So, methane, which is CH4, becomes ethane, C2H6. And then ethane becomes propane, which is C3H8, that’s also a very efficient fuel. By the way, if you keep on substituting carbon for hydrogen in this process—that is, every time there’s a hydrogen, take it away and put a carbon on instead—you eventually wind up with a structure of diamond.

This is a transcript from the video series The Joy of ScienceWatch it now, on Wondrium.

Straight Hydrocarbons, Branched Hydrocarbons, Isomers, and Cyclic Hydrocarbon Compounds

Back to hydrocarbons, you can go from methane with one carbon, to ethane with two carbons, to propane with three, butane with four, and so forth, just by taking away hydrogen and replacing it with CH3 groups. Normal alkanes include a large series of covalently bonded material in which there’s just a long, straight chain of carbon.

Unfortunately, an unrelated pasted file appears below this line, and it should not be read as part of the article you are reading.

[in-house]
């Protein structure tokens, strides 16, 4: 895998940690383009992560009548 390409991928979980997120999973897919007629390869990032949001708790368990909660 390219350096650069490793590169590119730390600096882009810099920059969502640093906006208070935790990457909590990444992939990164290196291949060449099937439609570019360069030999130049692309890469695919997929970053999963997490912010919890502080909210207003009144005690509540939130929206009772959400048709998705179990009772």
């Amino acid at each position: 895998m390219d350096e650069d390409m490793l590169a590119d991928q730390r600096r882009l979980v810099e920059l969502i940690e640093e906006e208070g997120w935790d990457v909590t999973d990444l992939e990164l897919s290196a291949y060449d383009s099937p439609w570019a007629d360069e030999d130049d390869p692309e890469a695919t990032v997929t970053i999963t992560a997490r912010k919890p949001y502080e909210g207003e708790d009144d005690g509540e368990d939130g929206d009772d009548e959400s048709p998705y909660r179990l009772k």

But hydrocarbons can occur in branches, too. So, for example, the simplest of the branched hydrocarbons is isobutane. It’s four carbon molecules in a T-shape—three across and one down. Now, isobutane differs from normal butane, which has four carbons in a row, but the chemical formulas are exactly the same: in each case, C4H10. Normal butane and isobutane are called isomers of each other—the same composition but different structures.